Tuesday, 25 August 2009

Tabloid On Telly

I don't know how 24 Oras gets all its media awards. Their news items are shite! And when they aren't quite shitty, they report them like shite. Sure, they can masquerade unimportant news as gold and degrade important news to crap, I'll give them that. But they shouldn't be claiming that they're doing it for the people. 'Serbisyong totoo', my arse. If they intend to be tabloid-on-telly, they should say so and leave the serious reporting to a group that can truly 'represent'.

Tonight, they made a hype out of a group of plain monitor lizards in Thailand claiming they were giant common lizards the size of crocodiles. In Mike Enriquez's exaggerated Batangueño: "Mga higanteng butiki, kasing laki ng buwaya?!"

Bayawak 'yun; alam ng tao kung ano ang bayawak. At ano naman kung may bayawak sa Thailand e mayroon din naman tayo nun dito? (It's a monitor lizard; people know what a monitor lizard looks like. And so what if they have monitor lizards in Thailand when we have them here just the same?)

In all fairness, though, I think most of these fucktards on telly are rating-maniacs. They don't care what kind of rubbish they feed the people, as long as they get attention and rake in the dosh/dough. They should do the populace a favour and kill themselves before they infect the children.

Now, to some of you, I'm probably just over reacting. To be honest, I'm in a war. ;)

Thursday, 20 August 2009

Bottled Water For 3 Pesos? Come On!

This deserves the blog. I just had a very unpleasant experience with a very arrogant American customer. (I feel that his nationality is important to mention because he seemed to think so.)

You see, earlier today, an American ordered 2 bottles of distilled water. We told him that they cost 10 pesos each.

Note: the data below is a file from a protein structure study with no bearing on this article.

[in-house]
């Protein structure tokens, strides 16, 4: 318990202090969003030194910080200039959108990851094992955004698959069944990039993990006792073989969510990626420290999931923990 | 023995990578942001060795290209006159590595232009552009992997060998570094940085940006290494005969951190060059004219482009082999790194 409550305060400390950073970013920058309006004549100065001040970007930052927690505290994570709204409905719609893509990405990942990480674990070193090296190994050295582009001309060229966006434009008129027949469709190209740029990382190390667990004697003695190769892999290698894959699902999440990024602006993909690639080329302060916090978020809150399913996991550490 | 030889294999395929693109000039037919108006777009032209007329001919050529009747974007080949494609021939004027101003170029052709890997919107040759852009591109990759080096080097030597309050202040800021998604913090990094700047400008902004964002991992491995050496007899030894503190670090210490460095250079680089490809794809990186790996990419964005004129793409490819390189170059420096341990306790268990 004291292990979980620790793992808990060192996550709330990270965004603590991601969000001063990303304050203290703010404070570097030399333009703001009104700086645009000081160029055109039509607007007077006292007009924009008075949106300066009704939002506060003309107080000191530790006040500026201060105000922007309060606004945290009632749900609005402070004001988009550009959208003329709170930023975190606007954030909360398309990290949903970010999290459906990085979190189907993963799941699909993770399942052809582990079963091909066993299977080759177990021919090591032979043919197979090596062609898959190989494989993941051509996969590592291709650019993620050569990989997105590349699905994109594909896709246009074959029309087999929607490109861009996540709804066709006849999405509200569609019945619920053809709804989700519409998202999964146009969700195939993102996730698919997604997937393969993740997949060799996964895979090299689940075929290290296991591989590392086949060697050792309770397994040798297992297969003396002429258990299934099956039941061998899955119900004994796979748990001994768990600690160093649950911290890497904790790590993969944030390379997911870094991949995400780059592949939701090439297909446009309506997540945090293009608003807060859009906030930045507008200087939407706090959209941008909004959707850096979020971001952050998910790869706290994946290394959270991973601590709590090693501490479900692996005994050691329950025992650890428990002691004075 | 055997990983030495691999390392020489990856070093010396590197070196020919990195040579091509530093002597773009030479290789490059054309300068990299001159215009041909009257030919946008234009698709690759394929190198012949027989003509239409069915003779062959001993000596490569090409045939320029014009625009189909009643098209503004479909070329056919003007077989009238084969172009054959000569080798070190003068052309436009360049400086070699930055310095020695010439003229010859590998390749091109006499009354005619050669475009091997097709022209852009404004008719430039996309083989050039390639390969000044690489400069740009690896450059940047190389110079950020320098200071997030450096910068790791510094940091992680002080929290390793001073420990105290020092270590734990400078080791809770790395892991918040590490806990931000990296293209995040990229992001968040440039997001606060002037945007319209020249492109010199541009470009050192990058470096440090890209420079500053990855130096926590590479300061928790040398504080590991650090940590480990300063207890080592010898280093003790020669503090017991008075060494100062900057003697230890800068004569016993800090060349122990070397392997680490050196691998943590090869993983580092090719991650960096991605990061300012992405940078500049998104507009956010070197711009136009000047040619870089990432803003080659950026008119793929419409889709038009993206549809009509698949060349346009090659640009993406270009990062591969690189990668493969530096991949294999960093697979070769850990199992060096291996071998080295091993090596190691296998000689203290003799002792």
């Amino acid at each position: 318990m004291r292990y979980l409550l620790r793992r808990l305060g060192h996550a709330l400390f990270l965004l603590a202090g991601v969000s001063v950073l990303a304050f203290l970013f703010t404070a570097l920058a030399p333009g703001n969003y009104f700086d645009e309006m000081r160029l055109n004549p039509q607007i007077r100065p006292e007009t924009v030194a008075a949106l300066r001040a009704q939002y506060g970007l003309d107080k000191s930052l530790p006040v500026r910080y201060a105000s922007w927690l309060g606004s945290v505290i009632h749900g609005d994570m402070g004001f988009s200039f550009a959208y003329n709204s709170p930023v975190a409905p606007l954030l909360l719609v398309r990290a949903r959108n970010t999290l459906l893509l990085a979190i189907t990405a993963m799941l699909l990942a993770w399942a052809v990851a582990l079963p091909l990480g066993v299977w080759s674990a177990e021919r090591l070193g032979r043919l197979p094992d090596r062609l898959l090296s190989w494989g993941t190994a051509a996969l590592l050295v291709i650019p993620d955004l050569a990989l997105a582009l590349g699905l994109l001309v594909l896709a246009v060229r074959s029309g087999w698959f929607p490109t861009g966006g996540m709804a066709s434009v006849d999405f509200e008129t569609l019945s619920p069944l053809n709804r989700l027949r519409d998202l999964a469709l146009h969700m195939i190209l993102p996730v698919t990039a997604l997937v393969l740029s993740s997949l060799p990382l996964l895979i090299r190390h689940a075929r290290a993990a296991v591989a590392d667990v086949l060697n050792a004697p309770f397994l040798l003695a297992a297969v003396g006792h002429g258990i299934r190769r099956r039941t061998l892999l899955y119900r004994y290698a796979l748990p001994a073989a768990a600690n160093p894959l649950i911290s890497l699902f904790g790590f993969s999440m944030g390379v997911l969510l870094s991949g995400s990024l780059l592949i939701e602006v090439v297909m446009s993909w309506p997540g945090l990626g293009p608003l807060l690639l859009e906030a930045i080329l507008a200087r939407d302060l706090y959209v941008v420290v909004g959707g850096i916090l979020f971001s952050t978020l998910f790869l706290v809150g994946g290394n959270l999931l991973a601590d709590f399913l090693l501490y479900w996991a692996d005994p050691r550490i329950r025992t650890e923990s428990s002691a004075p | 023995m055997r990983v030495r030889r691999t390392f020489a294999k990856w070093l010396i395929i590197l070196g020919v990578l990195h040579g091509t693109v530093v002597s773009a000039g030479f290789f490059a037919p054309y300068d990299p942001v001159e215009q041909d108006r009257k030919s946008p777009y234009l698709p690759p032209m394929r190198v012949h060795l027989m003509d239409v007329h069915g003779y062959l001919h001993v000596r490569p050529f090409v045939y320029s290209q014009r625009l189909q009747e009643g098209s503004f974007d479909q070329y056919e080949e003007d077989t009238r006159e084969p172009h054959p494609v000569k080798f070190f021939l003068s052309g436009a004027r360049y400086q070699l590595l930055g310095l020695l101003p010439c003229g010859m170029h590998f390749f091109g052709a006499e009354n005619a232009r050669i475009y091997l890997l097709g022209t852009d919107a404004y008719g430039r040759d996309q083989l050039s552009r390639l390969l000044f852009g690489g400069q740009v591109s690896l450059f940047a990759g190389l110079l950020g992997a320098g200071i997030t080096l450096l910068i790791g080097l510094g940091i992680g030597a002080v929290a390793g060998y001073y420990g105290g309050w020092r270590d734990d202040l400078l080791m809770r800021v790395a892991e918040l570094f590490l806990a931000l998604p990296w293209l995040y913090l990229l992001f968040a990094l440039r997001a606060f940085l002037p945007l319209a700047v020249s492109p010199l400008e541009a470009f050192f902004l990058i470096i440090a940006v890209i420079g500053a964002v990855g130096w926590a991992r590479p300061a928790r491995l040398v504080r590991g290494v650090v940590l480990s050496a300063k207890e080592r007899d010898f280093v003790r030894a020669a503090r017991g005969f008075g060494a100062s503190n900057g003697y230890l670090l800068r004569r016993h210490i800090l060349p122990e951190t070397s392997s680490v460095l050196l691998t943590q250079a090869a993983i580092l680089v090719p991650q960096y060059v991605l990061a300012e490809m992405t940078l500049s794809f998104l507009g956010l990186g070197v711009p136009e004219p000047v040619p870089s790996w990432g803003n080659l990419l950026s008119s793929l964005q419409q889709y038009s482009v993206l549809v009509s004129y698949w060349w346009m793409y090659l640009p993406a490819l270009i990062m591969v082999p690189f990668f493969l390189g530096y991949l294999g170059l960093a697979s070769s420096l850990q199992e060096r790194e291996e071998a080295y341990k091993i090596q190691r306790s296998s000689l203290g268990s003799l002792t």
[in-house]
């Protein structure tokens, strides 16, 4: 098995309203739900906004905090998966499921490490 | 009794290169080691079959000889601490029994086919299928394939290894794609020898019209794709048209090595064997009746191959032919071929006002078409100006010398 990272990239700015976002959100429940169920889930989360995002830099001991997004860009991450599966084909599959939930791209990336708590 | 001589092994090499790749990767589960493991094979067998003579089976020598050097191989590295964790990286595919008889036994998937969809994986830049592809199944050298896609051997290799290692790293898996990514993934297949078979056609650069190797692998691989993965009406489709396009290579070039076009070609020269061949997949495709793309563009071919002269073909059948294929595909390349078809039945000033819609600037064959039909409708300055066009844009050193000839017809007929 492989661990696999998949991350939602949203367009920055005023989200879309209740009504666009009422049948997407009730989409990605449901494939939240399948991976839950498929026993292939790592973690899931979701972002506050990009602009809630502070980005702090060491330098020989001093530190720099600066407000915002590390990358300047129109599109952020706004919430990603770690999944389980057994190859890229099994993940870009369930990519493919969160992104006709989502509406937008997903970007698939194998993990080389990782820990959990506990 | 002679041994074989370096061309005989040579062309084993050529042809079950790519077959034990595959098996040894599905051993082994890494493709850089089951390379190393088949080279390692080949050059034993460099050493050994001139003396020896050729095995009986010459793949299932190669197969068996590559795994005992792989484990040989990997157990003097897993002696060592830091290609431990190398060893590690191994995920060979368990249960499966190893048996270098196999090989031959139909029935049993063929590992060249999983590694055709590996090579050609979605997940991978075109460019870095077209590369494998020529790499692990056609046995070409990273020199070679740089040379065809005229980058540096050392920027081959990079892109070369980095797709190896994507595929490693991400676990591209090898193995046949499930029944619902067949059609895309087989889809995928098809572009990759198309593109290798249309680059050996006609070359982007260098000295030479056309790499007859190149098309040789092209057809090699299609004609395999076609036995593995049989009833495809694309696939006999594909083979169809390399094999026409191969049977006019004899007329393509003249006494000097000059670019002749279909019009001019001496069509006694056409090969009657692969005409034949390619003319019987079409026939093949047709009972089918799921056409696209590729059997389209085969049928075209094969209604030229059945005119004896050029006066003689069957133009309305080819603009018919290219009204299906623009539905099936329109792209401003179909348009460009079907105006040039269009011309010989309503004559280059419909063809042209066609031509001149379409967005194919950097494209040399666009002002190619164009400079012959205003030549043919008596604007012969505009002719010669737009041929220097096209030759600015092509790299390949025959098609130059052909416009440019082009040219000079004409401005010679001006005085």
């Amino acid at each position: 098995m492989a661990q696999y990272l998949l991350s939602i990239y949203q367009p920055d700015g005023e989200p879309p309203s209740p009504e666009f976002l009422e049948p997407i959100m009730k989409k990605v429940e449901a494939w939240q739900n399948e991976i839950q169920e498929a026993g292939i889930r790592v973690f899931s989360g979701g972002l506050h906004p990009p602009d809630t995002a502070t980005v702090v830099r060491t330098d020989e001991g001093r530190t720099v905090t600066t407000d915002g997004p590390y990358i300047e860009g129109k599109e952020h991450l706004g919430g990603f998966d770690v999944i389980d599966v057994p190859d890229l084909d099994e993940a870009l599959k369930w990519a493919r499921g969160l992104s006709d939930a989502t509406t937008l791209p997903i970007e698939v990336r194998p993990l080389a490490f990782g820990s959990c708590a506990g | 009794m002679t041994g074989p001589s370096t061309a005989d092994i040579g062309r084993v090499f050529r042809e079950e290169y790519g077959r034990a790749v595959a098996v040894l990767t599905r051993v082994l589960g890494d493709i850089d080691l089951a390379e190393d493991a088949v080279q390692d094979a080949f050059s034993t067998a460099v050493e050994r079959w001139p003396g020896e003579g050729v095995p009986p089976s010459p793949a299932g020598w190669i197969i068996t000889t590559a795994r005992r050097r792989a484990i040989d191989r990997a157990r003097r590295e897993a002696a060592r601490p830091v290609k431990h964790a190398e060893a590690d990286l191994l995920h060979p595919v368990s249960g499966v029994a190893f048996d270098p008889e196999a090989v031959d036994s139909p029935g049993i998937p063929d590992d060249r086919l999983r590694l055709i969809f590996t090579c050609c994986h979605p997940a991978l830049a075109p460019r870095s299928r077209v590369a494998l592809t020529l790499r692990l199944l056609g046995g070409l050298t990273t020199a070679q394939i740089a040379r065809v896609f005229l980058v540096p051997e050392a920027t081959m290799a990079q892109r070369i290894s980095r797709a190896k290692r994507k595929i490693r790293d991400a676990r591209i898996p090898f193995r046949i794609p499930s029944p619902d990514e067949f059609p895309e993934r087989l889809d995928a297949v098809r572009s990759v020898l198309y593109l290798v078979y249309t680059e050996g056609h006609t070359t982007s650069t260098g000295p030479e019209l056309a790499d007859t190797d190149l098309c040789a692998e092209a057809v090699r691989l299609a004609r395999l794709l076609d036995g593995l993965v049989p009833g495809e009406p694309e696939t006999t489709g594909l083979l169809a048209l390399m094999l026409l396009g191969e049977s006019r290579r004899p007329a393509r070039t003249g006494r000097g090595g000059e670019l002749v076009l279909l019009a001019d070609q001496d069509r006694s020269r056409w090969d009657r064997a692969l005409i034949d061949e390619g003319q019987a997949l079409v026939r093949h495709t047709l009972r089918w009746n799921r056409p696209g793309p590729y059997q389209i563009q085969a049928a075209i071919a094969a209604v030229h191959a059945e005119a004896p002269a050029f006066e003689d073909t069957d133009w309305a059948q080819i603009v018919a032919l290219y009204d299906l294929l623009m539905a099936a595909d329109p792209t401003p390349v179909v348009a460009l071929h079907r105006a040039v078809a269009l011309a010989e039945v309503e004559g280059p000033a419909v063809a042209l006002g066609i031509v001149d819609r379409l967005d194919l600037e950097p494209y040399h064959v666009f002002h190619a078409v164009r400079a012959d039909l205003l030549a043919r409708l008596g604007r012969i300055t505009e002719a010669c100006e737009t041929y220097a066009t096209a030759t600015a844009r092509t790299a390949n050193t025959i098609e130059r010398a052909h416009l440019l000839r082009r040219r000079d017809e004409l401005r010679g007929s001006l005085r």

He said: "But these things only cost 3 pesos." (I am oblivious as to where he got that ridiculous idea. I think I, a native, would know it better than him as to how much our products normally cost.)

We said: "No, they cost 10 if chilled. I can give them to you for 8 pesos but in room temperature."

He said: "You're only charging me 10 because I'm an American.

Amused, we said: "No, we charge every one 10 pesos."

Unconvinced, he said: "Then you won't see me buying here anymore.

Shocked but calm, we said: "Okay! Then don't."

What a godawful man. Thinking that we would overprice him just because he's American? Thinking we would overprice at all! What an arrogant, judgmental, common sense deprived wanker. Latak ng kanluran. Hindi ka na magtataka kung bakit isinusuka sila ng Europa kung saan sila nanggaling.

I shall not say he is a shame to America. I leave that to his fellow citizens.

Tuesday, 18 August 2009

Dahil Sobra Na!

I'm officially deaf. Someone just used "sobra" five times in the same sentence. And as if that wasn't enough, another celebrity had to say it all over again. In a commercial! One of the most vile purveyors of rubbish to the unsuspecting masses.
"Sobrang bilis... sobrang affordable."
In English: Too fast, too affordable.

Has it not occurred to these sobra-abusers that sobra means "too much" and not "very much"? And we all know that anything in excess is rarely a good thing. Kapag sobra, pangit na.